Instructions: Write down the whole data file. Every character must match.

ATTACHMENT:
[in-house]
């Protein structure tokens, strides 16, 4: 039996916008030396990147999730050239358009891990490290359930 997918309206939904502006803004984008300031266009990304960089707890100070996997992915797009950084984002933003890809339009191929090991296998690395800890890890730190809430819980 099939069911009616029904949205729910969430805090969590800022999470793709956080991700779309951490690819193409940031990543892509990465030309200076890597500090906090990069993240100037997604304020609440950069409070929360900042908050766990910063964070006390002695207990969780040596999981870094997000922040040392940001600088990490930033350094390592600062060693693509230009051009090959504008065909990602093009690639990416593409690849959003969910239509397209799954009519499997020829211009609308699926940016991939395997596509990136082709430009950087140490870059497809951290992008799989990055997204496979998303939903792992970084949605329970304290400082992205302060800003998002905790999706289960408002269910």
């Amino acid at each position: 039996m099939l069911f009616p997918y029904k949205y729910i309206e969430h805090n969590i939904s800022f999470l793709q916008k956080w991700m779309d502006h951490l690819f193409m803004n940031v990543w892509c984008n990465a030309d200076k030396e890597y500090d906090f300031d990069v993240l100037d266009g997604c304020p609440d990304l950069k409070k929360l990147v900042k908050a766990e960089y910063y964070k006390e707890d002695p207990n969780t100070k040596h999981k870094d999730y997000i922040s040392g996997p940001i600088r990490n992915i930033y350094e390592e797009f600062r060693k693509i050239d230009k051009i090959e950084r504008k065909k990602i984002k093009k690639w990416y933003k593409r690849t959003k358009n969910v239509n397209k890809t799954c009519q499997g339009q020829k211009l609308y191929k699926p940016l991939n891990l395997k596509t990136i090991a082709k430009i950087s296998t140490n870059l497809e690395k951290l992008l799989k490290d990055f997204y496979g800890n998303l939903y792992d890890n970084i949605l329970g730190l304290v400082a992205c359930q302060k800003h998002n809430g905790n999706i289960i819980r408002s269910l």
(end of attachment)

[in-house]
């Protein structure tokens, strides 16, 4: 039996916008030396990147999730050239358009891990490290359930 997918309206939904502006803004984008300031266009990304960089707890100070996997992915797009950084984002933003890809339009191929090991296998690395800890890890730190809430819980 099939069911009616029904949205729910969430805090969590800022999470793709956080991700779309951490690819193409940031990543892509990465030309200076890597500090906090990069993240100037997604304020609440950069409070929360900042908050766990910063964070006390002695207990969780040596999981870094997000922040040392940001600088990490930033350094390592600062060693693509230009051009090959504008065909990602093009690639990416593409690849959003969910239509397209799954009519499997020829211009609308699926940016991939395997596509990136082709430009950087140490870059497809951290992008799989990055997204496979998303939903792992970084949605329970304290400082992205302060800003998002905790999706289960408002269910």
């Amino acid at each position: 039996m099939l069911f009616p997918y029904k949205y729910i309206e969430h805090n969590i939904s800022f999470l793709q916008k956080w991700m779309d502006h951490l690819f193409m803004n940031v990543w892509c984008n990465a030309d200076k030396e890597y500090d906090f300031d990069v993240l100037d266009g997604c304020p609440d990304l950069k409070k929360l990147v900042k908050a766990e960089y910063y964070k006390e707890d002695p207990n969780t100070k040596h999981k870094d999730y997000i922040s040392g996997p940001i600088r990490n992915i930033y350094e390592e797009f600062r060693k693509i050239d230009k051009i090959e950084r504008k065909k990602i984002k093009k690639w990416y933003k593409r690849t959003k358009n969910v239509n397209k890809t799954c009519q499997g339009q020829k211009l609308y191929k699926p940016l991939n891990l395997k596509t990136i090991a082709k430009i950087s296998t140490n870059l497809e690395k951290l992008l799989k490290d990055f997204y496979g800890n998303l939903y792992d890890n970084i949605l329970g730190l304290v400082a992205c359930q302060k800003h998002n809430g905790n999706i289960i819980r408002s269910l």